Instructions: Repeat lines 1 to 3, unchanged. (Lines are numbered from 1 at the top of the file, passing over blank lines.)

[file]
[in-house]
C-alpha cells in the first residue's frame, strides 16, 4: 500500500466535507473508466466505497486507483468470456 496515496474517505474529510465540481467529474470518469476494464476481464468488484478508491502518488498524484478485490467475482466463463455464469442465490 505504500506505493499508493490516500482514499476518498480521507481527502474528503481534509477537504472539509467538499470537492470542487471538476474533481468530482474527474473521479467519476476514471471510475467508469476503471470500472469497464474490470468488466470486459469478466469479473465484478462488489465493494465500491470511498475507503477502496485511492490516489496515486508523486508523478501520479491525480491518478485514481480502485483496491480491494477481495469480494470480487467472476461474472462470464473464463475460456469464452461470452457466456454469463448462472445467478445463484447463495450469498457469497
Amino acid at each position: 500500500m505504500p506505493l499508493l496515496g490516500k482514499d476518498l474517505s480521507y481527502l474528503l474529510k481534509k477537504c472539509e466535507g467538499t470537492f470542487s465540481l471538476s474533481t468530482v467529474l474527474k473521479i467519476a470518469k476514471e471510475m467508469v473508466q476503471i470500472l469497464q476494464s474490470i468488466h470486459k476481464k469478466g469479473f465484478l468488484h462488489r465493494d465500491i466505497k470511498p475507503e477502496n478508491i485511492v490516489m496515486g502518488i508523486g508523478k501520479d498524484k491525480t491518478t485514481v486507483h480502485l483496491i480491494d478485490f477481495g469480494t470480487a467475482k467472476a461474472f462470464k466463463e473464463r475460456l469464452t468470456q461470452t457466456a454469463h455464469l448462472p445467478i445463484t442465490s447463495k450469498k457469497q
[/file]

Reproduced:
[in-house]
C-alpha cells in the first residue's frame, strides 16, 4: 500500500466535507473508466466505497486507483468470456 496515496474517505474529510465540481467529474470518469476494464476481464468488484478508491502518488498524484478485490467475482466463463455464469442465490 505504500506505493499508493490516500482514499476518498480521507481527502474528503481534509477537504472539509467538499470537492470542487471538476474533481468530482474527474473521479467519476476514471471510475467508469476503471470500472469497464474490470468488466470486459469478466469479473465484478462488489465493494465500491470511498475507503477502496485511492490516489496515486508523486508523478501520479491525480491518478485514481480502485483496491480491494477481495469480494470480487467472476461474472462470464473464463475460456469464452461470452457466456454469463448462472445467478445463484447463495450469498457469497
Amino acid at each position: 500500500m505504500p506505493l499508493l496515496g490516500k482514499d476518498l474517505s480521507y481527502l474528503l474529510k481534509k477537504c472539509e466535507g467538499t470537492f470542487s465540481l471538476s474533481t468530482v467529474l474527474k473521479i467519476a470518469k476514471e471510475m467508469v473508466q476503471i470500472l469497464q476494464s474490470i468488466h470486459k476481464k469478466g469479473f465484478l468488484h462488489r465493494d465500491i466505497k470511498p475507503e477502496n478508491i485511492v490516489m496515486g502518488i508523486g508523478k501520479d498524484k491525480t491518478t485514481v486507483h480502485l483496491i480491494d478485490f477481495g469480494t470480487a467475482k467472476a461474472f462470464k466463463e473464463r475460456l469464452t468470456q461470452t457466456a454469463h455464469l448462472p445467478i445463484t442465490s447463495k450469498k457469497q